Why you should ditch touristy holiday destinations for Sibu — Malaysia’s quaint city on Borneo Island

Though bustling Kuala Lumpur in the peninsular part of Malaysia ranks as its capital, but across the South China Sea and on Borneo Island lies the quaint city of Sibu.
| Photo Credit: Adithya Narayan

London, Paris and Bangkok are tourist destinations that double up as capital cities and are on most people’s checklists, for they grant them one of the key takebacks from a holiday — bragging rights. But look beyond the horizon of capitals: Crowds diminish, commodities are cheaper and curated programmes give way to authentic experiences. In Malaysia’s case, bustling Kuala Lumpur may rank as the capital and draw most tourists, but it could be more rewarding to look across the South China Sea, to the city of Sibu set on Borneo Island.

The Rejang River flows through Sibu and visitors can go boating on it.

The Rejang River flows through Sibu and visitors can go boating on it.
| Photo Credit:
Adithya Narayan

Borneo, the third-largest island in the world after Greenland and New Guinea, was ruled by the Sultan of Brunei till the 18th Century. By the time colonisation ended, the territory of Brunei shrank to a speck and the rest of the island was split between Indonesia’s Kalimantan State and Malaysia’s Sabah and Sarawak States, with Sibu falling under the latter.

Scoot, a subsidiary of Singapore Airlines, now flies to Sibu from the Asian financial hub; its inaugural flight took off on June 5. The budget carrier flies non-stop thrice weekly from the Lion City to Sibu.

Step outside Sibu Airport, and a sense of déjà vu greets the visitor. Across the road stands a patch of green that harks back to the verdant landscapes of many South Indian states. Sarawak, by virtue of being a tropical region, is replete with rainforests, and Sibu’s topography is no different.

The similarities are far outnumbered by differences though. Population density is less, leaving people and buildings few and far between. Roads, dotted with large pick-up vehicles and small-capacity scooters, are plied by laid-back motorists who have no qualms about stopping at red lights, and honking is seldom heard. Business establishments welcome customers with dedicated open-parking spaces reminiscent of the ones seen in Hollywood movies.

A morning scene at a cafe in Sibu.

A morning scene at a cafe in Sibu.
| Photo Credit:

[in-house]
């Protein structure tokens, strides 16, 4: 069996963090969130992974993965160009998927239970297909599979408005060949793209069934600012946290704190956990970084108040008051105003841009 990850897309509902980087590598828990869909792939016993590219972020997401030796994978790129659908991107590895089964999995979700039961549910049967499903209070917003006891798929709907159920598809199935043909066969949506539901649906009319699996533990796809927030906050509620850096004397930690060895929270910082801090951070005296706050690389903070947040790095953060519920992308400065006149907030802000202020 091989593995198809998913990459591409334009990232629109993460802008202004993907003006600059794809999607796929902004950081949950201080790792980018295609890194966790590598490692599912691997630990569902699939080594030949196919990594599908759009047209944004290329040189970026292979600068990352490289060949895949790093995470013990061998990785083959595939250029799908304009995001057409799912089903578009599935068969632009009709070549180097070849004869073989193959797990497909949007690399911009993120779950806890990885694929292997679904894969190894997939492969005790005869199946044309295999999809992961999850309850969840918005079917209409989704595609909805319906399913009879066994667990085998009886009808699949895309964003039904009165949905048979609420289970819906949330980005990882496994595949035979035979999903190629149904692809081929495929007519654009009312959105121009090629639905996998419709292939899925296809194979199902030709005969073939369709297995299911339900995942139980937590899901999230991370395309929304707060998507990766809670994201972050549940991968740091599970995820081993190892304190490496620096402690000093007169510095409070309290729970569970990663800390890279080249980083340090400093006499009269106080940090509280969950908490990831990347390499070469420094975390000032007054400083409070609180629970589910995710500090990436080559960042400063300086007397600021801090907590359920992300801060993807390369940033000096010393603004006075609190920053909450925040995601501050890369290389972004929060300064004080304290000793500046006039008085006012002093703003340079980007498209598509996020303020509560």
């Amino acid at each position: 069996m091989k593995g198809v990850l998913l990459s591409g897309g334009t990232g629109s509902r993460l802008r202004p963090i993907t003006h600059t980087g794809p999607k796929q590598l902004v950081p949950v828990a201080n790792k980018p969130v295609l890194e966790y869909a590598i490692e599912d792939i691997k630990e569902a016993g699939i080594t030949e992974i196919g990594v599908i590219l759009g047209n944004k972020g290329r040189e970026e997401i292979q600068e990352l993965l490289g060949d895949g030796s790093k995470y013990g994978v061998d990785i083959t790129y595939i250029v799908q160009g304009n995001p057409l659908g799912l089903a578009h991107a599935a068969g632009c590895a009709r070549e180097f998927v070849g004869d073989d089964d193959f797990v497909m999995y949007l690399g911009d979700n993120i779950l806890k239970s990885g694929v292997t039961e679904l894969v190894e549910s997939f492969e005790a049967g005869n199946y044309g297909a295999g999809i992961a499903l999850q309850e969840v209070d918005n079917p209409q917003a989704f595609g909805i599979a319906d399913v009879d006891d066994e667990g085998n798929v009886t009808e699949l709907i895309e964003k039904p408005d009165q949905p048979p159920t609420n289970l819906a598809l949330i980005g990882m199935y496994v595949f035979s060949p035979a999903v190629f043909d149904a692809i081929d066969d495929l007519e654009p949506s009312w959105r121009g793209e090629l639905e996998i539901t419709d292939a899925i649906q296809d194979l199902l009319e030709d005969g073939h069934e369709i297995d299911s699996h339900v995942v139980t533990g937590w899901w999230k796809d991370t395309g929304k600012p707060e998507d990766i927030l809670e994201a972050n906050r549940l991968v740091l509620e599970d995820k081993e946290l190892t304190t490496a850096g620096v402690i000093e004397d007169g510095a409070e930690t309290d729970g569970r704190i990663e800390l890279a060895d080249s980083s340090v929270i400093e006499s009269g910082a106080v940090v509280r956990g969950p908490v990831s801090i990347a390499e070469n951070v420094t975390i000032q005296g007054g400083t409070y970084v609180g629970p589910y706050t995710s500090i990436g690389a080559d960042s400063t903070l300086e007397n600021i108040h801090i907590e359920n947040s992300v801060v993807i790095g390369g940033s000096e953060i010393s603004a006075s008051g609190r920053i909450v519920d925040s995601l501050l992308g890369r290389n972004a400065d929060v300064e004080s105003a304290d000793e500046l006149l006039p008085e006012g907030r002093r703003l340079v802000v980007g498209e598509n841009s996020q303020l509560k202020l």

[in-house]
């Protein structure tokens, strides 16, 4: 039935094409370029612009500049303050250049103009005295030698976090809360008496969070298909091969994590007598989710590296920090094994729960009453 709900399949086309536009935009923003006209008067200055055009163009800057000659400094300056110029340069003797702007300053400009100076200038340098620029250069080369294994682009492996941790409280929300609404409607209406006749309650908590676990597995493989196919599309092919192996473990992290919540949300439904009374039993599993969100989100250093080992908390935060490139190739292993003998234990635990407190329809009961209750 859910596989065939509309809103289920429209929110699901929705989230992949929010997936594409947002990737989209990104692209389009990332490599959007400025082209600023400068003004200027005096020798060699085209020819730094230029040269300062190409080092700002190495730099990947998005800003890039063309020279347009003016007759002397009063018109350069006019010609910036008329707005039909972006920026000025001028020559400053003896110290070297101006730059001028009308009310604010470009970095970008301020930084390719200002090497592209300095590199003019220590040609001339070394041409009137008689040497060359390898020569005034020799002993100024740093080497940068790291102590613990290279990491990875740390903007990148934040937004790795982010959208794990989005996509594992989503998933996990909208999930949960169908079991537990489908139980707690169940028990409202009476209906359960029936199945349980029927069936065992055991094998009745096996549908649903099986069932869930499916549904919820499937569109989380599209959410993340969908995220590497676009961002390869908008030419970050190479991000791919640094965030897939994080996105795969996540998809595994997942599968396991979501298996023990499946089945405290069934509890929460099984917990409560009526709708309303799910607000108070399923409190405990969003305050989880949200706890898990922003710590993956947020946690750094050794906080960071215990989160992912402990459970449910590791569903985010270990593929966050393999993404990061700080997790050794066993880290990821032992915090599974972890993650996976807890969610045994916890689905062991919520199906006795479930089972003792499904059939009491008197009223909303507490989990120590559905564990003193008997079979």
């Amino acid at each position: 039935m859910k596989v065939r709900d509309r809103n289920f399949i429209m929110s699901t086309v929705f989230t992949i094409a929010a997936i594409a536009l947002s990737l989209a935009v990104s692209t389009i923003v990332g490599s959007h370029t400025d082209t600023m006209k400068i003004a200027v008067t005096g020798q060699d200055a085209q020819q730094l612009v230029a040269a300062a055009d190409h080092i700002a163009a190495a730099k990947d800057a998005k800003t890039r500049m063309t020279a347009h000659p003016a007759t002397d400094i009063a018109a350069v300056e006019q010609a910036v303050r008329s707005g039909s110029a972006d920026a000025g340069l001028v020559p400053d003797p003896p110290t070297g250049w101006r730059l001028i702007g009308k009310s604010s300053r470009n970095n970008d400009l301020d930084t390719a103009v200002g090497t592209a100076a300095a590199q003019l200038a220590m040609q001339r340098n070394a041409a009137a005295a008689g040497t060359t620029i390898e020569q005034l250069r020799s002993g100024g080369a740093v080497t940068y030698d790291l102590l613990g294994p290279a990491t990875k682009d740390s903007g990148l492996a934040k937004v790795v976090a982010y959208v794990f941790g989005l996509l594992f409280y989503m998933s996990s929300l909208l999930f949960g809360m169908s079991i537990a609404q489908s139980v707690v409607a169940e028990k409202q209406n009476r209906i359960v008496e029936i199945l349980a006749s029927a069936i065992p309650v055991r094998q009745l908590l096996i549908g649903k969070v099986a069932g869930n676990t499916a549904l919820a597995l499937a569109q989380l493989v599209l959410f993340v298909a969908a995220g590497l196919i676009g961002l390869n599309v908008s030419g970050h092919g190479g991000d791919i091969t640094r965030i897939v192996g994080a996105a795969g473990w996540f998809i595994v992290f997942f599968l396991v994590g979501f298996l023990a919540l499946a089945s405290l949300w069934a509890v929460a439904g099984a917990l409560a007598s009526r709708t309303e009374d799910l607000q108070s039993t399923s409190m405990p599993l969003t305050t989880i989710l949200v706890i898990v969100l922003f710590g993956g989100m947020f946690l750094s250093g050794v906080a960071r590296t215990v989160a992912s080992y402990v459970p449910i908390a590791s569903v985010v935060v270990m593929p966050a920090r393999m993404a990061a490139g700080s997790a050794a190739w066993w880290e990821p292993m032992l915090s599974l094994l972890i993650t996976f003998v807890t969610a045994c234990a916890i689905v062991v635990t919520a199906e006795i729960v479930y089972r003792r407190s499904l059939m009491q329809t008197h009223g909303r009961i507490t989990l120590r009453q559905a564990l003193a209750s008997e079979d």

Adithya Narayan

Sarawak, Malaysia’s biggest State, is dominated by ethnic tribes and Malays. Sibu, with its strong Fuzhou presence — people who migrated from China looking for work — is an outlier. The cuisine, however, is a mix of everything. Laksa, a noodle soup with meat and coconut milk, traces its roots back to China, while Midin, a jungle fern cooked in fish broth, is a native of Sarawak.

The Laksa is a noodle soup with meat, fish and coconut milk.

The Laksa is a noodle soup with meat, fish and coconut milk.
| Photo Credit:
Adithya Narayan

Interestingly, Sibu shares culinary traditions with India too. On a visit to one of the longhouses, a building on stilts and stretches to the back, where the native Iban population lives, visitors are greeted with welcome snacks, which are essentially Tamil Nadu’s paniyaaram (known by the same name) and Kerala’s achappam (called Kuih Rose).

Cooked meat, mainly pork, is sold in the night makret in Sibu.

Cooked meat, mainly pork, is sold in the night makret in Sibu.
| Photo Credit:
Adithya Narayan

A vendor at the night market in Sibu selling dumplings.

A vendor at the night market in Sibu selling dumplings.
| Photo Credit:
Adithya Narayan

A variety of meat dishes are available at the night market in Sibu.

A variety of meat dishes are available at the night market in Sibu.
| Photo Credit:
Adithya Narayan

Sightseeing prospects in Sibu include boating along Rajang river and a stroll through the night market. Here, everything from cooked meat and dumplings to fresh-cut fruits and alcohol is sold. However, those wanting to explore their culinary skills should head towards the Sibu Central market during the day to buy raw meat and vegetables.

The Sibu Central Market sells everything ranging from meat to vegetables.

The Sibu Central Market sells everything ranging from meat to vegetables.
| Photo Credit:
Adithya Narayan

Mee sua, a type of thin wheat noodle, is also part of Sibu’s tradition. The city is home to a small group of people who have been employed in the business of hand-made noodles for generations. A visit to one such enterprise offers a glimpse of what goes into making noodles by hand. The transformation of a pile of dough into a thin strand of noodles is fascinating to behold.

Mee sua is a type of thin wheat noodle that is part of Sibu’s tradition.

Mee sua is a type of thin wheat noodle that is part of Sibu’s tradition.
| Photo Credit:
Adithya Narayan

Sibu is home to a small group of people who have been employed in the business of hand-made noodles for generations.

Sibu is home to a small group of people who have been employed in the business of hand-made noodles for generations.
| Photo Credit:
Adithya Narayan

The transformation of a pile of dough into a thin strand of noodles is a fascinating scene to behold. 

The transformation of a pile of dough into a thin strand of noodles is a fascinating scene to behold. 
| Photo Credit:
Adithya Narayan

Mee Sua noodle left to dry in the open.

Mee Sua noodle left to dry in the open.
| Photo Credit:
Adithya Narayan

The city is home to this and much more. Ultimately, if losing oneself is not a priority, and the joy of discovering something takes precedence, Sibu is a haven for such souls.

The writer was in Sibu at the invitation of Scoot.


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